The AAMVA Code Dictionary (ACD) is a set of codes used nationwide to identify:
ACD codes are used in messages sent over AAMVAnet, which is AAMVA's proprietary, secure computer network that connects to each State Driver Licensing Agency (SDLA) in the 50 U.S. states and the District of Columbia.
The AAMVA ACD manual provides information about the business rules for using the ACD code set in CDLIS and in PDPS. The manual also lists all ACD codes with corresponding descriptions and abbreviations, as approved by AAMVA and implemented by each State Driver Licensing Agency (SDLA) in the jurisdictions.
Note: The following documentation is available online for free to all AAMVA jurisdiction and federal government members. If you are a private entity and want to purchase the documentation, please refer to AAMVA's Private Rate Schedule for pricing information.
AAMVA provided two, 1-hour overview sessions on April 16 and 17, 2013, to provide details of this release and the timelines for annual releases (ACD 5.0.0 Release Highlights: PowerPoint | PDF).
If you need a list of ACD codes to manipulate (e.g., sort, convert to Excel, etc.), download ACD Codes and Descriptions (MS Word). It is extracted from the ACD Manual.
The Commercial Motor Vehicle Safety Act (CMVSA) of 1986 mandated that a driver who has been disqualified from operating a commercial motor vehicle by the state of record (SOR) must not be able to obtain a commercial driver’s license (CDL) in any other jurisdiction.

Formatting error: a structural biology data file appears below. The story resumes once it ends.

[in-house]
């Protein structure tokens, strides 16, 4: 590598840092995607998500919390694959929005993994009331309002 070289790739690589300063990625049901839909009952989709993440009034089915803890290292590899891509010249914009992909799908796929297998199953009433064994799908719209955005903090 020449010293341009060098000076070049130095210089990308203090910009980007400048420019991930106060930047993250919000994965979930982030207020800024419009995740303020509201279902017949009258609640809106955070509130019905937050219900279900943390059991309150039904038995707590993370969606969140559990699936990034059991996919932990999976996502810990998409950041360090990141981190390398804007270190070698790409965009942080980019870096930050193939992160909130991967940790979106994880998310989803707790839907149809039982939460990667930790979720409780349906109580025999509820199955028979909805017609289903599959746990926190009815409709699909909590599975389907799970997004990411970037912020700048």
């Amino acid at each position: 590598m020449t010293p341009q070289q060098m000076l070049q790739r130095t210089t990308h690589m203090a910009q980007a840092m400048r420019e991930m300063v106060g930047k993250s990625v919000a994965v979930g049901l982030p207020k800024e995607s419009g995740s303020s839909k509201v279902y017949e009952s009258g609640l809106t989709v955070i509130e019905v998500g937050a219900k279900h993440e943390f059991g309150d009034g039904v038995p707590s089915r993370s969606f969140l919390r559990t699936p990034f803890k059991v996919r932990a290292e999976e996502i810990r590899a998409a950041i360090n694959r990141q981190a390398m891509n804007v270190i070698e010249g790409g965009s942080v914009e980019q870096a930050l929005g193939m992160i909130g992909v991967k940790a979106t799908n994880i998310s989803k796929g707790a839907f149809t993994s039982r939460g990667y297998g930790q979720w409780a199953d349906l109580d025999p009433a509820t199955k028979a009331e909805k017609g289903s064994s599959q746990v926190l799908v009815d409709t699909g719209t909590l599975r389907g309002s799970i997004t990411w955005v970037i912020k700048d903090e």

The CMVSA also mandated the creation of the Commercial Driver’s License Information System (CDLIS) to enable a jurisdiction to maintain and electronically report a complete driver history record of each CDL holder and to enable a state of conviction (SOC) to electronically report a conviction of an out-of-state driver to the driver’s SOR.
In support of the CMVSA and CDLIS, AAMVA and the jurisdictions developed the American National Standards Institute (ANSI) D20 code set, which enables driver licensing authorities to communicate commercial driver convictions and withdrawals between jurisdictions. In 1996, because of identified inadequacies of the ANSI-D20 code set and the long timeframes involved with addressing the inadequacies, AAMVA and the jurisdictions developed and implemented the ACD code set as a replacement for the ANSI-D20 code set. In 1997, a few corrections and additions were made to the ACD code set.
In 2002, a few codes were added and revised to support the federal regulations requiring disqualifications for specified Railroad Highway-Grade Crossing (RRGC) violations, as mandated by the Interstate Commerce Commission Termination Act (ICCTA) of 1995. In 2005, AAMVA published the ACD (Release 2.1.0), known as the “revised code set”, in which AAMVA culled ACD codes that did not map to traffic safety violations or federal mandates. The revised code set also included the changes required to implement the Motor Carrier Safety Improvement Act (MCSIA) of 1999 and the Driver License Agreement (DLA).